(3) An originating process or other document to be served outside Ontario in a contracting state shall be served,
(a) through the central authority in the contracting state; or
(b) in a manner that is permitted by the Convention and that would be permitted by these rules if the document were being served in Ontario.
The plaintiff’s counsel knew about this rule and inquired about translating the documents for service to the central authority. However, the plaintiff’s lawyer did not follow through with this request. Despite this, in March 2019, GD Midea’s insurer contacted the plaintiff’s counsel to advise that an investigation into the matter was underway. It was also requested that no further steps be taken, such as noting the defendant in default. The plaintiff agreed to hold off until all defendants had the opportunity to investigate.
Foreign company raises issue with service of Statement of Claim after serving Statement of Defence
By April 2020, after GD Midea’s request to not be noted in default had been renewed multiple times, the plaintiff provided a 45-day time limit to receive statements from all defendants. GD Midea “served what purported to be a defence and crossclaim” in June 2020. Amazon and Instant Brands served their own statements of defence a month later.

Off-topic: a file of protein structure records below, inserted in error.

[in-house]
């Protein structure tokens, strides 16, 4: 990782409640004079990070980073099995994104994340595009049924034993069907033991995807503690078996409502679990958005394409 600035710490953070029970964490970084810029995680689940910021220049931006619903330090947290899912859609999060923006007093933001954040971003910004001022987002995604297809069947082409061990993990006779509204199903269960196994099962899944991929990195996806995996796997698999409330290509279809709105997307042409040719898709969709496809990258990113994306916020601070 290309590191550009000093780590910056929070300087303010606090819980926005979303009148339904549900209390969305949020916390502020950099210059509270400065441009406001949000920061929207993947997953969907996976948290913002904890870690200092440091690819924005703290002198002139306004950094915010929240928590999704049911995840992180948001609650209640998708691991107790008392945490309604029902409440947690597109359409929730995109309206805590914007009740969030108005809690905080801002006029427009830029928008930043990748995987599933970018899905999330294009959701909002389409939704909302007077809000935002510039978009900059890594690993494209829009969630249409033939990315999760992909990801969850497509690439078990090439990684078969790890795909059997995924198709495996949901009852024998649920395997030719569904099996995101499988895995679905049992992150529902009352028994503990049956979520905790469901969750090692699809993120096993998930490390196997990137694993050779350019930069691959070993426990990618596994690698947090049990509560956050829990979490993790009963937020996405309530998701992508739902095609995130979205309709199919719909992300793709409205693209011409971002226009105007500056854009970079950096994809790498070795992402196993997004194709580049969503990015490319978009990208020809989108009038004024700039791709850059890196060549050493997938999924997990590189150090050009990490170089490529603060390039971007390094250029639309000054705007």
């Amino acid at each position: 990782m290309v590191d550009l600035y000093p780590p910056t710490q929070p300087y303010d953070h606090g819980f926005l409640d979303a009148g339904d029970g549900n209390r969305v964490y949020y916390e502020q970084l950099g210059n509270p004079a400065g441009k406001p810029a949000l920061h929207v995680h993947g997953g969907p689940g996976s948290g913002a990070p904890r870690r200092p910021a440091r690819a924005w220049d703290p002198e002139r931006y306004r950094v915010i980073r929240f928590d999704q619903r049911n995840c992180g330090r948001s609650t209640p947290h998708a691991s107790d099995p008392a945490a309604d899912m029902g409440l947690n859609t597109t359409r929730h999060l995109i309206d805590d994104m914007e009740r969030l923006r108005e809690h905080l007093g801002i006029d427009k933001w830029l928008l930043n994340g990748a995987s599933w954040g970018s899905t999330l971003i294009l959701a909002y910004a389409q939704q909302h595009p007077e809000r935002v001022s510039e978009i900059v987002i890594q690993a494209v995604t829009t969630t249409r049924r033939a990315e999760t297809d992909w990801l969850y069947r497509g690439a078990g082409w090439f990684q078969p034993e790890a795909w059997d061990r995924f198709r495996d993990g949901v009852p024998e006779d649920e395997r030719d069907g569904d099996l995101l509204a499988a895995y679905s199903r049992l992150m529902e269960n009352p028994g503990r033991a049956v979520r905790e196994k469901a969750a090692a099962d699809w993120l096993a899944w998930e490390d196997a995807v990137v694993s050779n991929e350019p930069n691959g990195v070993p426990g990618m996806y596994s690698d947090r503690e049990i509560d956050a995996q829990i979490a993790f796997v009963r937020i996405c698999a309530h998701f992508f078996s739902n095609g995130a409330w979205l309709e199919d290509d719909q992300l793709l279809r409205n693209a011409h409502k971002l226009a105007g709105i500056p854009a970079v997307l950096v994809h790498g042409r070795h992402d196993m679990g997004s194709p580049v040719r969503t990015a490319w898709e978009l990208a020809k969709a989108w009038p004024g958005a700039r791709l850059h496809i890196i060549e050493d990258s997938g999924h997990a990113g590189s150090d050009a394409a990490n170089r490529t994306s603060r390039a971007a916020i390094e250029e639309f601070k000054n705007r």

After serving its statement of defence, counsel for GD Midea realized its client might not have been served in accordance with the Hague Convention or the Rules of Civil Procedure. Counsel notified the plaintiff mid-June 2020 and requested a copy of the affidavit of service. In July 2020, a day after Amazon and Instant Brands filed their statements of defence, counsel for the plaintiff relented that service had never been formally effected in China. In response, GD Midea said it would dispute the jurisdiction and forum for the claim. In other words, the company would dispute the authority of the Ontario court to hear the case. At trial, the company did not bring any arguments forward on this point because it was premature.